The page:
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I'm loading a bunch of UIImages (that are local and preloaded with the app) with this code:

NSString*plistPath = [[NSBundle mainBundle] pathForResource:@"images" ofType:@"plist"];
NSArray *array = [NSArray arrayWithContentsOfFile:plistPath];
NSMutableArray *finalArray = [[NSMutableArray alloc] initWithCapacity:array.count];
for(int i=0;i<array.count; i++) {
    [finalArray addObject:[UIImage imageNamed:[NSString stringWithFormat:@"%@",[array objectAtIndex:i]]]];

then later in the collectionView:

cell.cellImage.image = [finalArray objectAtIndex:indexPath.row];

There's a huge lag on the presentation of that collectionView. I've captured that lag with the following Instruments Screen Shots:

enter image description here

There's a major disconnect between that lag (experienced by user and shown in the graph) and the actual call Tree below, which shows no delay. I'm loading 500k jpg's in each cell of the collectionView. Is this Instruments analysis basically saying there's nothing I can do in code and this is a system library delay?

EDIT: My question is no longer about this specific use case with my collectionView. It's about Instruments in general. If I have the options selected that I do in the screenshot and the app shows significant lag, but the time profiler doesn't, is there anything I can do to in my code to increase the speed? I'm guess I'm asking more generally about time profiler, settings, and their results. If all the lag is attributed to lower level code or system frameworks, can I do anything about it?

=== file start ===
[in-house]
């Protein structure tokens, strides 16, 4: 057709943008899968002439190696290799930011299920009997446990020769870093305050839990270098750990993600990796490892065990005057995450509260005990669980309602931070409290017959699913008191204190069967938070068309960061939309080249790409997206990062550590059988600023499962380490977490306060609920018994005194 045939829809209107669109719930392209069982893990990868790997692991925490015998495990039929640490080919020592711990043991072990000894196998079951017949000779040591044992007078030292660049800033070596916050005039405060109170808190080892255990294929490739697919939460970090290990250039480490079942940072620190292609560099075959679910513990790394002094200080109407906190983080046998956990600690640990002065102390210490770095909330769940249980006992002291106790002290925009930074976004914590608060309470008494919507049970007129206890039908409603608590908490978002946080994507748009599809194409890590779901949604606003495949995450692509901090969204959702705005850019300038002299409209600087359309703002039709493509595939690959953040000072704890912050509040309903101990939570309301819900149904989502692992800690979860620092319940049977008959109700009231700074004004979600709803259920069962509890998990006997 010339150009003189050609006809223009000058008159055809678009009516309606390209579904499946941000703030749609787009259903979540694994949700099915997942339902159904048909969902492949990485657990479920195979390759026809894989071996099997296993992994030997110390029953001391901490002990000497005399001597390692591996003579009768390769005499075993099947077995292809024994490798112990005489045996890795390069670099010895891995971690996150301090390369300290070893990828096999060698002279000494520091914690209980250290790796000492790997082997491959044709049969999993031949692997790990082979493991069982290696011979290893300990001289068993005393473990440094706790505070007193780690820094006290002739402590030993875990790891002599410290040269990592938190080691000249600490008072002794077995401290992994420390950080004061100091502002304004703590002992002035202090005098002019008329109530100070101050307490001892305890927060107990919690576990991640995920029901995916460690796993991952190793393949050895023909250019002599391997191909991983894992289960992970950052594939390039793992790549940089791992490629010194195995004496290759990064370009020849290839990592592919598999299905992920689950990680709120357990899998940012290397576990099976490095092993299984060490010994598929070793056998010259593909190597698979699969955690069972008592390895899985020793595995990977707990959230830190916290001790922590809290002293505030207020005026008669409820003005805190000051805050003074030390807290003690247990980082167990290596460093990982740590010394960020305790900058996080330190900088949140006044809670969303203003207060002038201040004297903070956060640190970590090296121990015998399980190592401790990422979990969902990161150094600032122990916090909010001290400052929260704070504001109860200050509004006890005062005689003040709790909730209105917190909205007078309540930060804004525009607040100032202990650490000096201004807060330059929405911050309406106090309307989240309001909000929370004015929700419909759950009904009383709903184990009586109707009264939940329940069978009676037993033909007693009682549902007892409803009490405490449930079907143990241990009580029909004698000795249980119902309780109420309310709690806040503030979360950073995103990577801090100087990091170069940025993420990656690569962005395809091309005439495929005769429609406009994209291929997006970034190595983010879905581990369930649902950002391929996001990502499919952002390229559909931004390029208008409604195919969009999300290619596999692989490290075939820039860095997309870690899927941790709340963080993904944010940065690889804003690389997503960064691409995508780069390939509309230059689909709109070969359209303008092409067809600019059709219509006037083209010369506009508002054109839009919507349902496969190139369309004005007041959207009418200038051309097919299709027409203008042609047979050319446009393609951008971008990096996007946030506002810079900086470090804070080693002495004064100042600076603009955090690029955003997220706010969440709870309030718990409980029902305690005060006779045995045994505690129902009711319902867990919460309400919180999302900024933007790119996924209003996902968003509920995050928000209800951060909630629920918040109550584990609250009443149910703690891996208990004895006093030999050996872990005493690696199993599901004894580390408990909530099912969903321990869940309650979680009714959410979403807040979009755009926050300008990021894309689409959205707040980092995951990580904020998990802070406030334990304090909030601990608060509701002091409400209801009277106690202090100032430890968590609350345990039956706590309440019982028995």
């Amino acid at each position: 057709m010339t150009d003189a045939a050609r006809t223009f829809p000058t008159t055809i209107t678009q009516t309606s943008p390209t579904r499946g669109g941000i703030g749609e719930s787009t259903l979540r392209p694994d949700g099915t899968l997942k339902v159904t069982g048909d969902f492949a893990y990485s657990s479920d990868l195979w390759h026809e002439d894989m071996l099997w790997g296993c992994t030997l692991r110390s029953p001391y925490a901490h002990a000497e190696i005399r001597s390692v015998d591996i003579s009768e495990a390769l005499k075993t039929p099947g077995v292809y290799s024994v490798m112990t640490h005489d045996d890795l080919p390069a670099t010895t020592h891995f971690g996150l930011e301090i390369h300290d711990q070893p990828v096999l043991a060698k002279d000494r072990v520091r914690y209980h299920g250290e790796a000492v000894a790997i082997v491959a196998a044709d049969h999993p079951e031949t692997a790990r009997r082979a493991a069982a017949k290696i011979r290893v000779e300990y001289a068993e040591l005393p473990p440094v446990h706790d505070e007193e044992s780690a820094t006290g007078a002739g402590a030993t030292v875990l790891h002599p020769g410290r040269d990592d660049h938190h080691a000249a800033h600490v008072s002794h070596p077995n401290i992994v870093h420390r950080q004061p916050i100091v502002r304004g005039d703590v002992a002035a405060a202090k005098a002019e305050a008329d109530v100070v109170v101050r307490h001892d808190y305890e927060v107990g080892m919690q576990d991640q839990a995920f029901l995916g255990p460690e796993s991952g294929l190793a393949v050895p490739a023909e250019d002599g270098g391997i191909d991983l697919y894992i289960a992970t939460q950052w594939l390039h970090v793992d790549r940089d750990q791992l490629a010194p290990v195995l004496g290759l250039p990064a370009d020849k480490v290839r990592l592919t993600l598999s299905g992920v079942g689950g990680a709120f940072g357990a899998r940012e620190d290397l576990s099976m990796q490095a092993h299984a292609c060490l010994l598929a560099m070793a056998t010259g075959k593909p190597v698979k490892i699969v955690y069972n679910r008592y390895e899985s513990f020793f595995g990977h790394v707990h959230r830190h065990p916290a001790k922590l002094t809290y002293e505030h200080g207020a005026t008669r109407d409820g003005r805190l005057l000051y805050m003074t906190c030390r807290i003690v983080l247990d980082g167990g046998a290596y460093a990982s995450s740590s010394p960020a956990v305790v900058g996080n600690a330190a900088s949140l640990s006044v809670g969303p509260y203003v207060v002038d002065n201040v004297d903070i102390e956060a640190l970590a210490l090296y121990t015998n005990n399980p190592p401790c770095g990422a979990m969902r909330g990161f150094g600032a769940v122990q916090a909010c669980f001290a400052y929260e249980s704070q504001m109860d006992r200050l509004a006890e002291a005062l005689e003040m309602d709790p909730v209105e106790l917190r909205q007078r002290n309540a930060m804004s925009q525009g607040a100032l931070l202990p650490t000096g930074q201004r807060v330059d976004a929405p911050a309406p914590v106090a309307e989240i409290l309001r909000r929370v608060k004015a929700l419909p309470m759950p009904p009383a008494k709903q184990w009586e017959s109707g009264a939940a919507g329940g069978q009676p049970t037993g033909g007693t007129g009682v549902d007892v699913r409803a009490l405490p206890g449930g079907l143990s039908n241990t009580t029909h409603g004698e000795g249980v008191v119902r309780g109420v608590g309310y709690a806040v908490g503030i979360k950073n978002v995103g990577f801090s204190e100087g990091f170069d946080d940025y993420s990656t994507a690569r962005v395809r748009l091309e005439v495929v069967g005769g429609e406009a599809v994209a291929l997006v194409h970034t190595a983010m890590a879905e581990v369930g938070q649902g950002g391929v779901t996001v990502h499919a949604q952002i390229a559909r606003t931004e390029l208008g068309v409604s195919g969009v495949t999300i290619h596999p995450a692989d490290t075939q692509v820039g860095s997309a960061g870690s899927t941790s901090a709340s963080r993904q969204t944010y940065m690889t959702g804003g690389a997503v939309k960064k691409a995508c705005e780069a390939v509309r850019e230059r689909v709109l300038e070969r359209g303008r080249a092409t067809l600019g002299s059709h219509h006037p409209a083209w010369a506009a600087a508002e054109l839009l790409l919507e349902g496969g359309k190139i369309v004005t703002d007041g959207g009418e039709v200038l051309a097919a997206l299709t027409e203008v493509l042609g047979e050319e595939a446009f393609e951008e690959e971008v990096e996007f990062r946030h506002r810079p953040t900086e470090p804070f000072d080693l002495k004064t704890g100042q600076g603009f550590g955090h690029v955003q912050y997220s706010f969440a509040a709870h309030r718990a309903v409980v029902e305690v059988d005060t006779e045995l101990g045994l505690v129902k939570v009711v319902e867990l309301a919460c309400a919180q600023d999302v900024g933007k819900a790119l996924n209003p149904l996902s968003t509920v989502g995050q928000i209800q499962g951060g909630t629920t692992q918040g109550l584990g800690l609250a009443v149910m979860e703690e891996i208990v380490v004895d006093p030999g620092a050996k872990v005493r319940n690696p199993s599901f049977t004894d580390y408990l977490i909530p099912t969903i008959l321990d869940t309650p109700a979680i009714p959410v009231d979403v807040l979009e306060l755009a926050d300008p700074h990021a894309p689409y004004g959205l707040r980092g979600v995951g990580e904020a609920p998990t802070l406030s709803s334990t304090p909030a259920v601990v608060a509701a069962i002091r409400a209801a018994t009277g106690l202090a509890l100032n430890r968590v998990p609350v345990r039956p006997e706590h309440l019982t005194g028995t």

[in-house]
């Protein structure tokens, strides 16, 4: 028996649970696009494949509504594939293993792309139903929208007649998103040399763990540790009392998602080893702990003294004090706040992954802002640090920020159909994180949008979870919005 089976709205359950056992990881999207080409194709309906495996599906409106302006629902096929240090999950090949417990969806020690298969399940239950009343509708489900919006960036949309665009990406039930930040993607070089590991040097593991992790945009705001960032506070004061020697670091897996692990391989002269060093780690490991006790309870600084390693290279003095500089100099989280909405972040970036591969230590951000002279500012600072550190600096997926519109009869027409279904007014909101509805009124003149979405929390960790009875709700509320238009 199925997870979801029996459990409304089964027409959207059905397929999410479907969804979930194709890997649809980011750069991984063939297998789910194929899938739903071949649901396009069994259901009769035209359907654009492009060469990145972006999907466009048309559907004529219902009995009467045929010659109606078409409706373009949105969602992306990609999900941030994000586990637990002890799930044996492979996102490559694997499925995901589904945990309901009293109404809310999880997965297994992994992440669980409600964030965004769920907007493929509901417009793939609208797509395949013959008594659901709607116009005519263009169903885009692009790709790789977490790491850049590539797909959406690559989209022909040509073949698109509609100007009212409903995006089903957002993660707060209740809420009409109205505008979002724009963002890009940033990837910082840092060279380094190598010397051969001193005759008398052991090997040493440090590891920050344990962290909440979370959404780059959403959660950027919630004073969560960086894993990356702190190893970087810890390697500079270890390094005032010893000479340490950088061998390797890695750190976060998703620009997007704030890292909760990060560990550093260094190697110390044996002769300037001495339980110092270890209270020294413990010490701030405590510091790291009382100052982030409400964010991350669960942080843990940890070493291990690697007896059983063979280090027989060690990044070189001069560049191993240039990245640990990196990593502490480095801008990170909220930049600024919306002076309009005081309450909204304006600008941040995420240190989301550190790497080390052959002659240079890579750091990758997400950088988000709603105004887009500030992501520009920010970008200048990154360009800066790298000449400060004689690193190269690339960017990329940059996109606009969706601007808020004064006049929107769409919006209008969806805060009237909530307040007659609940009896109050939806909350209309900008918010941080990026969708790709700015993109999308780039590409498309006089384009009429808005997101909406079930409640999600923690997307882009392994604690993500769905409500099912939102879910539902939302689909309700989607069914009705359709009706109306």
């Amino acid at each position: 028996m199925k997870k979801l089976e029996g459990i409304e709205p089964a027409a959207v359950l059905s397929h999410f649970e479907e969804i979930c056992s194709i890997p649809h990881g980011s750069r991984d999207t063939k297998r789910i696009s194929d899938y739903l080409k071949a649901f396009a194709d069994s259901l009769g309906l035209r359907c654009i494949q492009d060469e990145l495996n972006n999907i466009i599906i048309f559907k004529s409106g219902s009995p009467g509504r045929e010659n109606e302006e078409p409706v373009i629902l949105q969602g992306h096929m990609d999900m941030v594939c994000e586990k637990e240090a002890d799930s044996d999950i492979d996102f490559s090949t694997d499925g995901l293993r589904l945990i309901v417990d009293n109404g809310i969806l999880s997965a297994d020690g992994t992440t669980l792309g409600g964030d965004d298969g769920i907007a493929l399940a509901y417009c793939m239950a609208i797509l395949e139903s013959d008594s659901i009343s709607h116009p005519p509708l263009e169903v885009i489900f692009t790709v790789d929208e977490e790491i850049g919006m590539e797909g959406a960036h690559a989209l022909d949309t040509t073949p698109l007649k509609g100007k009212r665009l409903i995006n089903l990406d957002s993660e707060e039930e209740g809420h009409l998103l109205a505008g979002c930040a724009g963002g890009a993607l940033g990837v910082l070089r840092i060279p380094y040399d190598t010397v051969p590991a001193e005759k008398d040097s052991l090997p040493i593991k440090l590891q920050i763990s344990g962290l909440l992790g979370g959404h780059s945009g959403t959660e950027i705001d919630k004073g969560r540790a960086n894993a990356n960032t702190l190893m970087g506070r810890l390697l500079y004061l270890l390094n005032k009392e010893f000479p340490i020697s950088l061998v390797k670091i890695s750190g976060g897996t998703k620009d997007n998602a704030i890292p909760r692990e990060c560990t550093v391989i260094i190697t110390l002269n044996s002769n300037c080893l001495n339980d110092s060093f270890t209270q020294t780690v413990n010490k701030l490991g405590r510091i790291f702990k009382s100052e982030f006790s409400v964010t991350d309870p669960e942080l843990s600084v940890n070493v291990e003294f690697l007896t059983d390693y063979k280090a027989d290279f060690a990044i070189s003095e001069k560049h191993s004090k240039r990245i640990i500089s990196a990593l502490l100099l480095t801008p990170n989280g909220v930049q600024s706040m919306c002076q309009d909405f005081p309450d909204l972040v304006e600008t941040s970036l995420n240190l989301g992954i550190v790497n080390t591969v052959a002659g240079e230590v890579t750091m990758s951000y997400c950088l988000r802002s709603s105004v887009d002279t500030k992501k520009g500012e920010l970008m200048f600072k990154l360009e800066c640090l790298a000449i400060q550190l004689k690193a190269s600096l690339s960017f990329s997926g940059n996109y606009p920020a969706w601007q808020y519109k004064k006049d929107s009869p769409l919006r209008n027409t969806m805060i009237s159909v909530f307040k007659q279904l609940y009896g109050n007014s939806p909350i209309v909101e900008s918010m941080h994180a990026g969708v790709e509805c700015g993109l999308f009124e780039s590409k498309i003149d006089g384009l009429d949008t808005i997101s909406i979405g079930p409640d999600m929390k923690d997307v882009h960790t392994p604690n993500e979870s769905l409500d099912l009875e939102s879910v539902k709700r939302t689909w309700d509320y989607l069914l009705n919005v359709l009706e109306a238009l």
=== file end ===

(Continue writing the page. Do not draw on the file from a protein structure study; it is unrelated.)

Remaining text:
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Can you describe your collectionView a little bit? I'm guessing it's one with a small cell size? –  brynbodayle Feb 16 '13 at 15:34
please see my edit. Thanks. –  Eric Feb 18 '13 at 14:20

3 Answers 3

up vote 3 down vote accepted

You have the Hide System Libraries checkbox enabled in the right settings panel so it will hide any calls to methods which you did not define. So for instance, if you make a bunch of calls to imageNamed: and you have this checkbox selected, you will not see the time it takes the system to decompress and load these images.

So technically all the "lag"/slowness is in the system frameworks, but it is in your control to change how you use them. And you also can monitor which operations in system frameworks are most expensive time-wise.

Unchecking this box is the solution:

Uncheck this box

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THis is the kind of feedback I was looking for –  Eric Feb 18 '13 at 17:35

imageNamed: will cache your image. Use imageWithContentsOfFile: to avoid caching.
Hope that will speed up your loading.

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doesn't seem to help: NSString *filePath = [[[NSBundle mainBundle] resourcePath] stringByAppendingPathComponent:[array objectAtIndex:i]]; [finalArray addObject:[UIImage imageWithContentsOfFile:filePath]]; –  Eric Feb 5 '13 at 17:54
Please see my edit. –  Eric Feb 18 '13 at 14:20

Are you loading them on a background/separate thread, if not then please do it will solve your problem and load them in a queue. So once the image is loaded notify the object that will use it and pass the image object to it.

Create a simple NSOperation that loads an image and notifies the delegate assigned to it. Create object of this class for each image you want to load and add it to NSOperationQueue and set the max concurrent operation count of NSOperationQueue to 1.

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Please see my edit. –  Eric Feb 18 '13 at 14:19

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